Control is the antithesis to the way I like to work.
For the sake of this post, here's an over-simplified version of what my process looks like:
I approach each piece with no plan, no preconceived idea of how it will turn out, and follow what feels good in the moment. I act from intuition. Each mark, brushstroke and color choice is a subtle reaction to the one that happened before it.
I get to be playful, get into my flow and above all, just be myself as I am in the moment.
When you venture to create in this way you are giving up any control you might have had of what will happen. While this is amazing and freeing and full of surprises, it's also disorienting. Giving up control tends to rub up against our human instincts.
These past few weeks I've been experiencing an extra heavy dose of frustration, feelings of inadequacy, and stuck-ness in my art practice.
While these feelings are as inevitable as they are valuable to the creative process, the whole thing's got me wondering: Where are they coming from?
Almost all of it can be traced back to an urge to control.
I'm realizing that when I start to feel tense it's because I've stepped into the driver's seat and grabbed the wheel. I'm trying to dictate what my style will be today or where a piece will go. I want to make my style more innovative. I want to make look like I went to art school and I like know what I'm doing.
My energy becomes that of forcing instead of allowing.
So, what's up with this? And why is it happening more often than usual?
Well, it's not at all surprising that when I'm seeking control in my life I seek it in my art practice as well.
I choose to paint in the same way that I want to live my life: intuitive, surrendered, in the flow. What does and does not work in my life is often mirrored back to me (almost exactly) in my painting world.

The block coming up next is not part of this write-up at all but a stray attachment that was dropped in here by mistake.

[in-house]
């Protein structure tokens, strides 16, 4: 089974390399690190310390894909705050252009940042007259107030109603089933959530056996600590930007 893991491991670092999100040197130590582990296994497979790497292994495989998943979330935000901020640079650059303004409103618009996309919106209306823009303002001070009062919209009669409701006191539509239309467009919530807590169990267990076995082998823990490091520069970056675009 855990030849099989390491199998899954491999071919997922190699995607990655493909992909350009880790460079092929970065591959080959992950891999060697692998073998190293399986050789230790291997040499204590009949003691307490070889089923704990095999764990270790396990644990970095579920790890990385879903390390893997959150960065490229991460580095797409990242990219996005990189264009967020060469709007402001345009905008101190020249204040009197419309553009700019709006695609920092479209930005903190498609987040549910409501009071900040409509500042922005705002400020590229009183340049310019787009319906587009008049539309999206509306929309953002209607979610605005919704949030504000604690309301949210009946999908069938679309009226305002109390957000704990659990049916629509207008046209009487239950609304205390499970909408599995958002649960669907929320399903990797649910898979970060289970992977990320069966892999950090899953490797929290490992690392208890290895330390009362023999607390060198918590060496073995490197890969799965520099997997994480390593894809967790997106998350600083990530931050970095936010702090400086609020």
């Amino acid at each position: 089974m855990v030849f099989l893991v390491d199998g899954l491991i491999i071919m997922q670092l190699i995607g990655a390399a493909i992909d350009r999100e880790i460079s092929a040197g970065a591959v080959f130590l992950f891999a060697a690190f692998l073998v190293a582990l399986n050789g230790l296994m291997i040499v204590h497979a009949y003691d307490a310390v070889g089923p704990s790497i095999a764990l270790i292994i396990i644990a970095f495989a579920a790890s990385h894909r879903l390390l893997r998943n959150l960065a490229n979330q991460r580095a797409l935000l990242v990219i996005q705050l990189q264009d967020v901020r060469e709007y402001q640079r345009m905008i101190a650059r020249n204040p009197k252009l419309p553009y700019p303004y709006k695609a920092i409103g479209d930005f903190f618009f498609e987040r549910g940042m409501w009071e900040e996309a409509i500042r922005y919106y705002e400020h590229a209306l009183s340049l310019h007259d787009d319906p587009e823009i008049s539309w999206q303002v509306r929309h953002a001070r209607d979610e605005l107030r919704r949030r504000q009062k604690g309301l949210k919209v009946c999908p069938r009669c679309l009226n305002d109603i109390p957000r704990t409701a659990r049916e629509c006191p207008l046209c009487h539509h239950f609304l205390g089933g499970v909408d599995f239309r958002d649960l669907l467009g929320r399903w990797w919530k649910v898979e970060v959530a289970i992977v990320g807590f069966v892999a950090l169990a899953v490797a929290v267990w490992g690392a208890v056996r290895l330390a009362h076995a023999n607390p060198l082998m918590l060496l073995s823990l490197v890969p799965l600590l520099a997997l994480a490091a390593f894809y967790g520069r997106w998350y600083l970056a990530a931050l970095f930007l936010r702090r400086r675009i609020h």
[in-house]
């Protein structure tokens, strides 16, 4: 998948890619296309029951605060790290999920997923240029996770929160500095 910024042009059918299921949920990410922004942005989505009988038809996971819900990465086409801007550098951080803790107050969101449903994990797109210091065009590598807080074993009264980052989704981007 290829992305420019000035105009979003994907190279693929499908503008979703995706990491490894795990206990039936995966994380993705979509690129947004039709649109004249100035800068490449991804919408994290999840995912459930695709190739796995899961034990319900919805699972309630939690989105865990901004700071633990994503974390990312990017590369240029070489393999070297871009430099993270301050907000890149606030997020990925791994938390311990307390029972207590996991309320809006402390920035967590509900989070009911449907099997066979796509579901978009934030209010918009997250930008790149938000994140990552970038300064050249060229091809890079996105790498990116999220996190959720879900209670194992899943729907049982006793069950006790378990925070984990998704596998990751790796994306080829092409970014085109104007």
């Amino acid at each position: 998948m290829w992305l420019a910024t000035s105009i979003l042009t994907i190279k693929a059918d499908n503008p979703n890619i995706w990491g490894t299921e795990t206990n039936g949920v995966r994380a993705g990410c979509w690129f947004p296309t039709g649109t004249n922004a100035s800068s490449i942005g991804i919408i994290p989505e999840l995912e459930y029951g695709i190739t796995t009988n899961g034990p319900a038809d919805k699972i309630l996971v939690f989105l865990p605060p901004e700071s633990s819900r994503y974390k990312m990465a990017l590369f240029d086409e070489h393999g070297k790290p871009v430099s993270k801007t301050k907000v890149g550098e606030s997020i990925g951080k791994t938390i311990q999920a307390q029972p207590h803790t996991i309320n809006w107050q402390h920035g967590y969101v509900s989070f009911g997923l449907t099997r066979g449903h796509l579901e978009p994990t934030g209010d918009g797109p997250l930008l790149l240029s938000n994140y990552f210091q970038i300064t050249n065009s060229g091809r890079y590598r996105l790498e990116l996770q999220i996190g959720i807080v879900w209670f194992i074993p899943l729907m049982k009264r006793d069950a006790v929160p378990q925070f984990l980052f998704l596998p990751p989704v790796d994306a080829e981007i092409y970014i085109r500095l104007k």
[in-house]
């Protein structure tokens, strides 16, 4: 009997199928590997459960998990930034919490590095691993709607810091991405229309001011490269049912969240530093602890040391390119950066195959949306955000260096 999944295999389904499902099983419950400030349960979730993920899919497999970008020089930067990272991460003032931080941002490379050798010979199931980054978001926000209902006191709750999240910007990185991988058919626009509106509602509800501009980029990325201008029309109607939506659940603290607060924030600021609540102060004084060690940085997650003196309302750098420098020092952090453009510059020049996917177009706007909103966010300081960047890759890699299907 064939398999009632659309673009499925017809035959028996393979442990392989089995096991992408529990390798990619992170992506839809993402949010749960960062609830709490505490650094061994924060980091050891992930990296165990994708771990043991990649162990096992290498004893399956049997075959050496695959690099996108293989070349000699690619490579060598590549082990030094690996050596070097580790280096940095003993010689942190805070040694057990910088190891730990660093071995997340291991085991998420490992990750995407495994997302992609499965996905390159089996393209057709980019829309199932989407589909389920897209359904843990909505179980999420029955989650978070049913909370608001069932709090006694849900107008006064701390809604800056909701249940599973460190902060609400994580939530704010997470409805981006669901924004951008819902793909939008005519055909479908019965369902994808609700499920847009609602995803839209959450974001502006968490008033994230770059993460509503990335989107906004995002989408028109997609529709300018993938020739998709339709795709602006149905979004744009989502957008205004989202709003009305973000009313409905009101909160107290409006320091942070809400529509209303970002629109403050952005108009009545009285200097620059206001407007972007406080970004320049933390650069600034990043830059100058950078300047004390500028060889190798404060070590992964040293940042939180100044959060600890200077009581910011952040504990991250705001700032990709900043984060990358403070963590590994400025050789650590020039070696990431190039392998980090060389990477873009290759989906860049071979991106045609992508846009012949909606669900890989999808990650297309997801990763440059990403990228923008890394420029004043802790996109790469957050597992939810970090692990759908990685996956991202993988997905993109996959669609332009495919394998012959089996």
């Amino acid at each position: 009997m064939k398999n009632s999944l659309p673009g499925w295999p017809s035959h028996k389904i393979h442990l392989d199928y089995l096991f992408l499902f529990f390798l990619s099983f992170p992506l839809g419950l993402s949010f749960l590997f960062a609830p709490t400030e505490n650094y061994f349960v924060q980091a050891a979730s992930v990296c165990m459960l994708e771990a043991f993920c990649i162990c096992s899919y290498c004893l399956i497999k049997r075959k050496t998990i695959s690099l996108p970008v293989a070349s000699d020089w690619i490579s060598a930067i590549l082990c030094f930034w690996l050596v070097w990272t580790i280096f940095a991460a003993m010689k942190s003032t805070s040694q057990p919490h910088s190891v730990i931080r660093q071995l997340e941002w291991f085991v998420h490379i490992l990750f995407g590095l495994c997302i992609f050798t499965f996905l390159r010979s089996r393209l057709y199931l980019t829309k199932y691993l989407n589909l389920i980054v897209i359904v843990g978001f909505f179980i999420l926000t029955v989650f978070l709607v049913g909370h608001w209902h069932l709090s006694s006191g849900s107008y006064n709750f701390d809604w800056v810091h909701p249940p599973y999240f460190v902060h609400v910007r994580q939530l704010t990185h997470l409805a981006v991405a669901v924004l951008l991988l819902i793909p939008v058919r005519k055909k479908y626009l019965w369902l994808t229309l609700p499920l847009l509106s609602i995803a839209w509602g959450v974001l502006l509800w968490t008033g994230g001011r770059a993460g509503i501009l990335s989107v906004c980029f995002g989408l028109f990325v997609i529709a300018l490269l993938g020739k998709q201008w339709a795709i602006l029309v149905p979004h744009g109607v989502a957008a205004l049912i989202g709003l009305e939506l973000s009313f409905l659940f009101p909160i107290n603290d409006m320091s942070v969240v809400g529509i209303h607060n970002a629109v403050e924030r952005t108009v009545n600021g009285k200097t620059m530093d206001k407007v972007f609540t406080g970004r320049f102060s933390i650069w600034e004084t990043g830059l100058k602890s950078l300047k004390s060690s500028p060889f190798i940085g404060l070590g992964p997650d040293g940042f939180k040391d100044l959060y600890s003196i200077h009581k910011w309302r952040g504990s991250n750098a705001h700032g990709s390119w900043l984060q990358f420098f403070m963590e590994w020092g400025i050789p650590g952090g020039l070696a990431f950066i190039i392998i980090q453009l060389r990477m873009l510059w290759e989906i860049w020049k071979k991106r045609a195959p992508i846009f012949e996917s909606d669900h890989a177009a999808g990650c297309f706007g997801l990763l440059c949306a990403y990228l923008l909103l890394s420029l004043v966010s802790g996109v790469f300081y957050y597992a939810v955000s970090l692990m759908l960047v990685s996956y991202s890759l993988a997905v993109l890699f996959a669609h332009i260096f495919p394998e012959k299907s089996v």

Spoiler: Trying to control things doesn't go over well in either arena.
What is it about control and this intuitive process that are so inherently incompatible? Why does trying to make a piece "good" bring so much frustration to the process? Why does dictating the destination cause such an issue for me and my paints?
My intention for making art is to communicate my truth, to be authentic and to learn more about myself by actualizing that "self" on canvas.
Doing this isn't about deciding what I want it to look like. It's about discovering what it looks like. It's about being curious, aligning with all of the above and simply allowing it to be what it is.
In this way, I'm not choosing what I want to create, but my creations are choosing me.
Here's where this process can get even more difficult. My truth is not always pretty. In fact, a lot of the time it's angry, ugly, sad, emotional and dark. And my truth does not always show up in a cohesive style, either (which might actually be the thing that frustrates me the most).
But if I'm committing to being authentic in my process, to showing up for the moment, I can't block out the stuff I don't want and only channel what I think looks nice.
It's important to embrace all of it.
This runs pretty parallel to life. If we disown the parts of ourselves we don't like, if we don't give them the space to breathe, if we fight the moments and phases that are less than desirable, we're going to end up frustrated. Living life will start to feel like fighting life.
The more I deepen my relationship to the creative process and to painting intuitively, the more I realize that the whole thing is really the art of allowing.
The best antidote I know for that sneaky urge to control is surrender.
It's about trusting that what comes out does so for a reason and has a purpose. Trusting that if we follow the thread of intuition, we will be pleasantly surprised. When we do this, the end result will often look and feel so much better than we could've imagined.
And in terms of all the ugly, non-cohesive things that want to come out? They can just be for me. Not everything has to be a finished piece. Not everything has to be shared on Instagram (...guilty).
I'm curious about you other creatives out there. Does trying to control your creative process create tension and frustration? Or, do you create in a style or medium in which an element of control is essential and necessary? Let me know in the comments!